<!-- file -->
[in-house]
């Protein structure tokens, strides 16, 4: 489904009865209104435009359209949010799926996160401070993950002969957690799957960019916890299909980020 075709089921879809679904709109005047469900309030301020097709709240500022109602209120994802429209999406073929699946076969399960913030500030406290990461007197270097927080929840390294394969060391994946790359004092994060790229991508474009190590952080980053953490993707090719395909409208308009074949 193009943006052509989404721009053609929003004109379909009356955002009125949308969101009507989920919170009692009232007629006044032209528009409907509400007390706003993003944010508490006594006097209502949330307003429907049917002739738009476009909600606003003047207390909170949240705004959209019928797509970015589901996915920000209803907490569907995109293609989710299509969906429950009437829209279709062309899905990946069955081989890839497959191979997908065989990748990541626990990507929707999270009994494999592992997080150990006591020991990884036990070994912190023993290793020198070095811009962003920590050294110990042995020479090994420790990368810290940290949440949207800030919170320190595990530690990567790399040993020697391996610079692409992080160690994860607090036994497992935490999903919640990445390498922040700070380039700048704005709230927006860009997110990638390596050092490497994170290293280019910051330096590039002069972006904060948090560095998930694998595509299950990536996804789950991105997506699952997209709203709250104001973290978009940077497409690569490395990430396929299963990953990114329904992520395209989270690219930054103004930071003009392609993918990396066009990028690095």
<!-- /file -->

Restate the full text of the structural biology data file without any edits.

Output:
[in-house]
């Protein structure tokens, strides 16, 4: 489904009865209104435009359209949010799926996160401070993950002969957690799957960019916890299909980020 075709089921879809679904709109005047469900309030301020097709709240500022109602209120994802429209999406073929699946076969399960913030500030406290990461007197270097927080929840390294394969060391994946790359004092994060790229991508474009190590952080980053953490993707090719395909409208308009074949 193009943006052509989404721009053609929003004109379909009356955002009125949308969101009507989920919170009692009232007629006044032209528009409907509400007390706003993003944010508490006594006097209502949330307003429907049917002739738009476009909600606003003047207390909170949240705004959209019928797509970015589901996915920000209803907490569907995109293609989710299509969906429950009437829209279709062309899905990946069955081989890839497959191979997908065989990748990541626990990507929707999270009994494999592992997080150990006591020991990884036990070994912190023993290793020198070095811009962003920590050294110990042995020479090994420790990368810290940290949440949207800030919170320190595990530690990567790399040993020697391996610079692409992080160690994860607090036994497992935490999903919640990445390498922040700070380039700048704005709230927006860009997110990638390596050092490497994170290293280019910051330096590039002069972006904060948090560095998930694998595509299950990536996804789950991105997506699952997209709203709250104001973290978009940077497409690569490395990430396929299963990953990114329904992520395209989270690219930054103004930071003009392609993918990396066009990028690095």